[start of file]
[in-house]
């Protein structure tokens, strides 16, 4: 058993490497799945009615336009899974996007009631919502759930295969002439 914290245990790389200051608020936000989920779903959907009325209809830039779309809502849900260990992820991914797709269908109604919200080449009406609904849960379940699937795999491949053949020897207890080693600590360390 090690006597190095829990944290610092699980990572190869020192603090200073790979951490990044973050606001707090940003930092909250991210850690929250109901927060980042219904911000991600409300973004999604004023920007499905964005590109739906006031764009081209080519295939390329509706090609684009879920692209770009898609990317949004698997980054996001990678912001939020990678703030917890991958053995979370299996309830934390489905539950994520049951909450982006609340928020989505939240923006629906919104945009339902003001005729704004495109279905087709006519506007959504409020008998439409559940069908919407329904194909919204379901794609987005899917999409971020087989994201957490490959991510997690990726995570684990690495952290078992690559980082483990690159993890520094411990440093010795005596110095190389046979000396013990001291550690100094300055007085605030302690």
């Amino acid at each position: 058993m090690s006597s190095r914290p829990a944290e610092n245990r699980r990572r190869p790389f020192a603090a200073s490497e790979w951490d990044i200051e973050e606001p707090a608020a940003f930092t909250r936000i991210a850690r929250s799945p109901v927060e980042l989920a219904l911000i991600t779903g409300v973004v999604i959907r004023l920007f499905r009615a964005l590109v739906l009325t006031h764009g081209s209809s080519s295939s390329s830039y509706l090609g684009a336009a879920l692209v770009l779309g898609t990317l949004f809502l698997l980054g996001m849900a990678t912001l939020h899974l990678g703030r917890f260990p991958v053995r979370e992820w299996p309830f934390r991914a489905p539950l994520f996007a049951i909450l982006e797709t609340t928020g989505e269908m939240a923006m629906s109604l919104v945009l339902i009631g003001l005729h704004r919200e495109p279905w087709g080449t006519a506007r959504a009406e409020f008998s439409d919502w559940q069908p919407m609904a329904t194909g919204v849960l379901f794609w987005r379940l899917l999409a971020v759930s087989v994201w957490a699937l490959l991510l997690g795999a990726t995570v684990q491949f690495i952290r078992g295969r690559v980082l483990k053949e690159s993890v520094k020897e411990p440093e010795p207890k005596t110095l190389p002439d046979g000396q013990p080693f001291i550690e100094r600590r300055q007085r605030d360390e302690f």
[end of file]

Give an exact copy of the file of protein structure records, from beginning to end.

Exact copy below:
[in-house]
């Protein structure tokens, strides 16, 4: 058993490497799945009615336009899974996007009631919502759930295969002439 914290245990790389200051608020936000989920779903959907009325209809830039779309809502849900260990992820991914797709269908109604919200080449009406609904849960379940699937795999491949053949020897207890080693600590360390 090690006597190095829990944290610092699980990572190869020192603090200073790979951490990044973050606001707090940003930092909250991210850690929250109901927060980042219904911000991600409300973004999604004023920007499905964005590109739906006031764009081209080519295939390329509706090609684009879920692209770009898609990317949004698997980054996001990678912001939020990678703030917890991958053995979370299996309830934390489905539950994520049951909450982006609340928020989505939240923006629906919104945009339902003001005729704004495109279905087709006519506007959504409020008998439409559940069908919407329904194909919204379901794609987005899917999409971020087989994201957490490959991510997690990726995570684990690495952290078992690559980082483990690159993890520094411990440093010795005596110095190389046979000396013990001291550690100094300055007085605030302690």
């Amino acid at each position: 058993m090690s006597s190095r914290p829990a944290e610092n245990r699980r990572r190869p790389f020192a603090a200073s490497e790979w951490d990044i200051e973050e606001p707090a608020a940003f930092t909250r936000i991210a850690r929250s799945p109901v927060e980042l989920a219904l911000i991600t779903g409300v973004v999604i959907r004023l920007f499905r009615a964005l590109v739906l009325t006031h764009g081209s209809s080519s295939s390329s830039y509706l090609g684009a336009a879920l692209v770009l779309g898609t990317l949004f809502l698997l980054g996001m849900a990678t912001l939020h899974l990678g703030r917890f260990p991958v053995r979370e992820w299996p309830f934390r991914a489905p539950l994520f996007a049951i909450l982006e797709t609340t928020g989505e269908m939240a923006m629906s109604l919104v945009l339902i009631g003001l005729h704004r919200e495109p279905w087709g080449t006519a506007r959504a009406e409020f008998s439409d919502w559940q069908p919407m609904a329904t194909g919204v849960l379901f794609w987005r379940l899917l999409a971020v759930s087989v994201w957490a699937l490959l991510l997690g795999a990726t995570v684990q491949f690495i952290r078992g295969r690559v980082l483990k053949e690159s993890v520094k020897e411990p440093e010795p207890k005596t110095l190389p002439d046979g000396q013990p080693f001291i550690e100094r600590r300055q007085r605030d360390e302690f």